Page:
Amnesia for childhood sexual abuse is a condition.

The existence of this condition is beyond dispute.

Repression is merely one explanation

– often a confusing and misleading one –

for what causes the condition of amnesia.

Some people sexually abused in childhood

will have periods of amnesia for their abuse,

followed by experiences of delayed recall.


Posted in Parental Alienation PA

The Top 5 Reasons I feel compelled to do something about Parental Alienation

It breaks children. Quite simply it is child abuse, but a big part of the problem is that most people don’t fully understand how detrimental it is not only to the families, but especially to the children caught in the middle. It’s not just the interfering between a child’s natural bond with one of the two people that a child is pre-programmed to love unconditionally—even though that in and of itself is enough cause for concern– but it’s the emotional and psychological manipulation of the child in forcing them to surrender to the disturbed alienating parent’s demands to disown the targeted parent that is most harmful. The demands to which the child yields to for the sake of self–preservation. Think about that for a second. A child is forced to say that they hate and/or fear a loving parent whom they naturally love completely and unconditionally. Otherwise they face the wrath of the alienating parent which includes verbal reproaches, withholding of affection, and the threat of losing the love and support of the only parent that they are allowed to have in their lives. Its equivalent to saying to a child, “You’ve lost that parent (whom I am not allowing you to see) already, do you also want to lose me? Where will you live? Who will take care of you? Realize that if you don’t surrender to my demands I WILL disown you!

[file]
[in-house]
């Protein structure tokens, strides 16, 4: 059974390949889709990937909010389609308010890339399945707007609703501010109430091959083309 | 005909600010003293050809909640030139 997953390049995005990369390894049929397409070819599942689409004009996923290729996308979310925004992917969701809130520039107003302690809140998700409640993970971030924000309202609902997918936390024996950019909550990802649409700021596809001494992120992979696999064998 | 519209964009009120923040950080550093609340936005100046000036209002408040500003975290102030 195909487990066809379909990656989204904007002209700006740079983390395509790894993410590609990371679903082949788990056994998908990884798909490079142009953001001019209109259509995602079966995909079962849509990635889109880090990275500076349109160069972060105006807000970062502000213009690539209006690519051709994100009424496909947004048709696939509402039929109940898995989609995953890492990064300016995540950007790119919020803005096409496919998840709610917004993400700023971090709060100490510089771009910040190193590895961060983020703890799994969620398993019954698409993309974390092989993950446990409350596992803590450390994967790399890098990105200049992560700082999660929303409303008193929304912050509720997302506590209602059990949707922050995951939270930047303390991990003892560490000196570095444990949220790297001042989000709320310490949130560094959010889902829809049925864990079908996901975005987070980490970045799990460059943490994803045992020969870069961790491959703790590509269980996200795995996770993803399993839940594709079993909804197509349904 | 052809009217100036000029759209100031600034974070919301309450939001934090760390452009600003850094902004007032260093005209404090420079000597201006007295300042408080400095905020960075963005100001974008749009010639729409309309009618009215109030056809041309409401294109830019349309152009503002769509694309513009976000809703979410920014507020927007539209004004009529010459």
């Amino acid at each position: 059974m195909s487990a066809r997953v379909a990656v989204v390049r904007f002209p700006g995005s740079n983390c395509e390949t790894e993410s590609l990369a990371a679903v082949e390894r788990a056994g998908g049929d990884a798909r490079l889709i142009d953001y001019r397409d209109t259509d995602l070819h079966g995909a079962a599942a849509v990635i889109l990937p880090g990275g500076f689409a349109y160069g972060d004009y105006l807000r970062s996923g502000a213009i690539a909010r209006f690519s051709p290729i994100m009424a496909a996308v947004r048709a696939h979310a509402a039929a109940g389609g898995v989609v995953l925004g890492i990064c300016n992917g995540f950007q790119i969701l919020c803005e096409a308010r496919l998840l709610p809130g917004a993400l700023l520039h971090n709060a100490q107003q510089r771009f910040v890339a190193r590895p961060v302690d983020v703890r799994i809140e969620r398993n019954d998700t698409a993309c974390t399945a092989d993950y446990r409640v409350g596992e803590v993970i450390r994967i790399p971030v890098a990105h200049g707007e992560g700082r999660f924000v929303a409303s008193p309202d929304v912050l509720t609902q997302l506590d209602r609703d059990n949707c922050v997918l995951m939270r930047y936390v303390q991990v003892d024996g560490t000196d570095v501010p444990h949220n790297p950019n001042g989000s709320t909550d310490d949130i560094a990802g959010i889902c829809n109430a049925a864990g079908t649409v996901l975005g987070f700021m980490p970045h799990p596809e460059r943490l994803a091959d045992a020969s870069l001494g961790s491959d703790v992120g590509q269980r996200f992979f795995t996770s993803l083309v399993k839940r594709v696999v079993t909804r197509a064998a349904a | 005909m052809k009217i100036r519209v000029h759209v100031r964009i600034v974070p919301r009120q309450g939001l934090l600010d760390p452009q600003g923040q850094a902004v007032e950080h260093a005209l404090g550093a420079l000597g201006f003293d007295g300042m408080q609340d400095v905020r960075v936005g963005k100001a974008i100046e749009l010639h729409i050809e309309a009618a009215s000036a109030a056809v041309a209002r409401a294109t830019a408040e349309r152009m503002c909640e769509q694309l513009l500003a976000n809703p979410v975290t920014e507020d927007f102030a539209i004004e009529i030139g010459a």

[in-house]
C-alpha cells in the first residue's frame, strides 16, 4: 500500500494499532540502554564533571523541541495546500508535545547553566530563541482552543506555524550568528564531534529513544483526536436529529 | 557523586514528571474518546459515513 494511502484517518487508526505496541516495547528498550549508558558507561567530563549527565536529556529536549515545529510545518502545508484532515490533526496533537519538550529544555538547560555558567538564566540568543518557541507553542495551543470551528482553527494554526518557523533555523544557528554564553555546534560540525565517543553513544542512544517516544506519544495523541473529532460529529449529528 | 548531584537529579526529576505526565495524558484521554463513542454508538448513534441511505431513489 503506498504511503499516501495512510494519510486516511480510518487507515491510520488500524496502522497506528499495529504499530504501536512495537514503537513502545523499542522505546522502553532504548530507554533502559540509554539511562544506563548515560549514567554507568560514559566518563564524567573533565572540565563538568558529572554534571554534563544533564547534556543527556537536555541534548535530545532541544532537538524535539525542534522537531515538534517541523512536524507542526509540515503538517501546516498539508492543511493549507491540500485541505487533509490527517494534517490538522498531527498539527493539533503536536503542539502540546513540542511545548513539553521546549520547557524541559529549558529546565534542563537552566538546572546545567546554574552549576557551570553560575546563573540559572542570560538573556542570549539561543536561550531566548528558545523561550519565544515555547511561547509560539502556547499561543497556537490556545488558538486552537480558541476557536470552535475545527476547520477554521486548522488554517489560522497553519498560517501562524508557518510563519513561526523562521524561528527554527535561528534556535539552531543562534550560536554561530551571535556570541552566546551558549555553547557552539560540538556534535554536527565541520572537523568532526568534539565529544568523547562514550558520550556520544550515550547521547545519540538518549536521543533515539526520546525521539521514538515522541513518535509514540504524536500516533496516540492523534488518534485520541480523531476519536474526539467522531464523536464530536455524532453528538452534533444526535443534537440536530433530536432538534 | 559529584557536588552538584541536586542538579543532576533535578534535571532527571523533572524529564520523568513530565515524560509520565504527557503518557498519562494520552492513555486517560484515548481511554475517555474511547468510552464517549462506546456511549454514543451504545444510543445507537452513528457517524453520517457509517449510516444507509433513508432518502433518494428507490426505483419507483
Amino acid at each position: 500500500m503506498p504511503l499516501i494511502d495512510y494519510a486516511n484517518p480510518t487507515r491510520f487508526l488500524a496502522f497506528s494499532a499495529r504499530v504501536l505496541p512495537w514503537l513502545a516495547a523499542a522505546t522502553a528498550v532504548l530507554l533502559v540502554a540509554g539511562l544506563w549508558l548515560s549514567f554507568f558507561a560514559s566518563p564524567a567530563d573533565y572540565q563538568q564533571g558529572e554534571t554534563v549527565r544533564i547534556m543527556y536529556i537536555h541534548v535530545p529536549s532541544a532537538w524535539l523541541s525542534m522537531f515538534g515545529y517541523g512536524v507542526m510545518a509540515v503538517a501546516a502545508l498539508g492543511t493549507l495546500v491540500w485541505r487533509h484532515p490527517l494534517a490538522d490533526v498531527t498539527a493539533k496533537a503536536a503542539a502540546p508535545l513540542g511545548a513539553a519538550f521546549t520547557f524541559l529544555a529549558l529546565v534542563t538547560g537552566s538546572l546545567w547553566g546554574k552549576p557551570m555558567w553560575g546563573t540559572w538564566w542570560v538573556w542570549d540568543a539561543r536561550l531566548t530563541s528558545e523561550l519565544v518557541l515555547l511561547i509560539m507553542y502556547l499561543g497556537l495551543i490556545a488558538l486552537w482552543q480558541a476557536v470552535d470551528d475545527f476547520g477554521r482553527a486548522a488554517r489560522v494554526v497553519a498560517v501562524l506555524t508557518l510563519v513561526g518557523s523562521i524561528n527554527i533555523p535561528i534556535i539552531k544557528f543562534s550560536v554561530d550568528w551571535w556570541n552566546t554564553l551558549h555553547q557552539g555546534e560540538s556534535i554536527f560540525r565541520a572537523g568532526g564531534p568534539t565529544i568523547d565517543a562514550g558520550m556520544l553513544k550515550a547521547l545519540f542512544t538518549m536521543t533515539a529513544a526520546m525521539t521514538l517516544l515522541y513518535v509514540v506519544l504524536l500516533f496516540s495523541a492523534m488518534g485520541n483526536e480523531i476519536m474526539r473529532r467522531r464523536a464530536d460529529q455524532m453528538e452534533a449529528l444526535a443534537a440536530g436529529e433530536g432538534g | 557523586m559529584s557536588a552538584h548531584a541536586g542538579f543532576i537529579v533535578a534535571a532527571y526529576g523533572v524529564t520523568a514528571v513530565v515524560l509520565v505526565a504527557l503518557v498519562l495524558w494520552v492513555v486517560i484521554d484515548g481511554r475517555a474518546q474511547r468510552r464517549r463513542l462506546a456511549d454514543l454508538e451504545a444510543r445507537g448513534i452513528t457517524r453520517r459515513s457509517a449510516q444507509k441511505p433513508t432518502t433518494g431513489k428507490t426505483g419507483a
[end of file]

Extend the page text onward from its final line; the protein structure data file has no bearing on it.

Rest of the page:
read more here:

Posted in Alienation

Child abuse: Parental mental illness, learning disability, substance misuse, and domestic violence


Child abuse: Parental mental illness, learning disability, substance misuse and domestic violence 2nd edition HEDY CLEAVER, IRA UNELL AND JANE ALDGATE

Posted in Parental Alienation PA

The Neurobiology of Child Abuse

We easily understand how beating a child may damage the developing brain, but what about the all-too-common psychological abuse of children? Because the abuse was not physical, these children may be told, as adults, that they should just “get over it.”

But as developmental neuropsychiatrist Martin H. Teicher reveals, scientists are discovering some startling connections between abuse of all kinds and both permanent debilitating changes in the brain and psychiatric problems ranging from panic attacks to posttraumatic stress disorder. In these surprising physical consequences of psychological trauma, Teicher sees not only a wake-up call for our society but hope for new treatments.